The recent deaths of Arizona’s State Treasurer Dean Martin’s wife and baby boy have stunned the Phoenix community, reminding us of the risks of childbirth. Typically, the possibility of death while giving birth is far from a new mother’s mind. At least here in the United States, where we have a relatively low maternal death rate. However, what many people may not realize is that this rate is actually on the rise.
Nearly 600 women in the US die in childbirth each year. Back in the 1980’s and 90’s, maternal mortality was at a steady rate of 7 to 8 deaths for every 100,000 live births. According to the CDC, this rate increased to 12 to13 maternal deaths for every 100,000 live births in 2004. This rise of maternal deaths could correlate with the fact that more women are having children later in life, as well as the fact that there are more births by C-section which involve more risks.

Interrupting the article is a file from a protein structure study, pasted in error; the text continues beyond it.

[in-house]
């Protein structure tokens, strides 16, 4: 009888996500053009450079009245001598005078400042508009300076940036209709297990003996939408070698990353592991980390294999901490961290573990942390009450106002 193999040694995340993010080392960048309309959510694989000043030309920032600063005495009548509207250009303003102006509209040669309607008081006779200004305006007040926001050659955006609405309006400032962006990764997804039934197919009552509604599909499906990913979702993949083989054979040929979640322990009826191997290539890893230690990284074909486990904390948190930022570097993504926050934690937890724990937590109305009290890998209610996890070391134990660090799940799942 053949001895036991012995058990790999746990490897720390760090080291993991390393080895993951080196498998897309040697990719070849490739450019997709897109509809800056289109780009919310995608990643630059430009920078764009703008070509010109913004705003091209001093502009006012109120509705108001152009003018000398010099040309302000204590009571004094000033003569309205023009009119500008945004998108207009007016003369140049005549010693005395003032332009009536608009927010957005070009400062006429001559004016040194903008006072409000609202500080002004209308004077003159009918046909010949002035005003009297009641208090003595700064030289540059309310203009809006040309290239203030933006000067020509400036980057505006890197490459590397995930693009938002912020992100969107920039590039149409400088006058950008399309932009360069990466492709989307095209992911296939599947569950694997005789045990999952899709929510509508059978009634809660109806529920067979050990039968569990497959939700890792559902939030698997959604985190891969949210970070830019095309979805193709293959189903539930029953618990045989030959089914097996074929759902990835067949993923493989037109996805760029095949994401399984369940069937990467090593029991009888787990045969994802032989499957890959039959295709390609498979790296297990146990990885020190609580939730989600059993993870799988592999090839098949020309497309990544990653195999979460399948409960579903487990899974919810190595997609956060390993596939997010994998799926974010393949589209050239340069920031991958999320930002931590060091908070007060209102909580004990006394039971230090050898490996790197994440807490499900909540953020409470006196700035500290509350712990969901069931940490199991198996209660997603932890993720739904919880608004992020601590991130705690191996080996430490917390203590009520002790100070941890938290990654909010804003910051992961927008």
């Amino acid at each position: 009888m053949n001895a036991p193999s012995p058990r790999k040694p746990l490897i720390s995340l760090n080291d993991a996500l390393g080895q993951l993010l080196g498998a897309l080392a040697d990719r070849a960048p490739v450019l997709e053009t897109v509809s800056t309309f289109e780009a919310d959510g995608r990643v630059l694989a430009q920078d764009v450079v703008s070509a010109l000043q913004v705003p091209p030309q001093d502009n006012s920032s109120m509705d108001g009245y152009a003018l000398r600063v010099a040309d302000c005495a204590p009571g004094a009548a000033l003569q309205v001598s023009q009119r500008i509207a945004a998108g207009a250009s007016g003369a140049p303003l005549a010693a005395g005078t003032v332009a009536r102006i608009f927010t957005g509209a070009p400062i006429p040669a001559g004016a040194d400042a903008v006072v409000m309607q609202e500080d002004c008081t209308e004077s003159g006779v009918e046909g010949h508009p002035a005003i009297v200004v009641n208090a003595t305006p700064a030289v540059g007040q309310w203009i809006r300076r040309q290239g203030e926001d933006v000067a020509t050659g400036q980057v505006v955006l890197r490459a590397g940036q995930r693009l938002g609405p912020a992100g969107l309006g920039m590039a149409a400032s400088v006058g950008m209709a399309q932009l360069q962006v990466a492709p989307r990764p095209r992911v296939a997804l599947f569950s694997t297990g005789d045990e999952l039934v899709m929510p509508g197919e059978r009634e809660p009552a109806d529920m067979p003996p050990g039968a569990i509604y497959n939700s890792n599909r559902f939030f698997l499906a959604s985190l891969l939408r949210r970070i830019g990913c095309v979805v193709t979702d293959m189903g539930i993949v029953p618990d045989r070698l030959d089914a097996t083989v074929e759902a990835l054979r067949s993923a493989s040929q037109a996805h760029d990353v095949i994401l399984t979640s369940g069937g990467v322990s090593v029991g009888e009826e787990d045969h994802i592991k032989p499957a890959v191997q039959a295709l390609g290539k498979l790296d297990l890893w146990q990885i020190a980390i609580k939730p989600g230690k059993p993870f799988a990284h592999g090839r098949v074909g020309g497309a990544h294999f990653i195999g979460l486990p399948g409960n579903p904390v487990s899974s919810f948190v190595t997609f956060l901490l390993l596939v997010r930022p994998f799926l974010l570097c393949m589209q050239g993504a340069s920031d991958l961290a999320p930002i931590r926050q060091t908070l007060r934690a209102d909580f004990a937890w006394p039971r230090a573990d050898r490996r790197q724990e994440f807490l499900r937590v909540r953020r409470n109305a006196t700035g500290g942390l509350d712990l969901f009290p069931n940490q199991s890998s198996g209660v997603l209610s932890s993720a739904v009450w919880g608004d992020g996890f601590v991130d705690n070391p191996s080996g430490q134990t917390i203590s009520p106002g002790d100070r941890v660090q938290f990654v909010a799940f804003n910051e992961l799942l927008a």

Doctors don’t like to talk about losing patients, and the risk of dying while giving birth is an especially scary topic that is most often avoided. When Arizona State Treasurer Dean Martin publicly announced the death of his wife and newborn son just a couple of hours ago, he did not touch on the cause of their deaths. Instead, he mentioned that what had happened with his wife and son during the birth was a rare occurrence and that expectant women shouldn’t be worried. But with our country’s maternal death rate increasing, it would appear that we should be worried. And talking about it.
The loss of a mother in childbirth is tremendous, potentially impacting multiple generations of a family as well as the surrounding community. No matter what the national statistic is, 600 or fewer, we are still losing too many women. Especially when preventable. If we are willing to talk more about the reality of maternal death and to devote more resources to reviewing each death on a state level, we will be able to turn around the increasing maternal death rate and make motherhood much safer than it is today.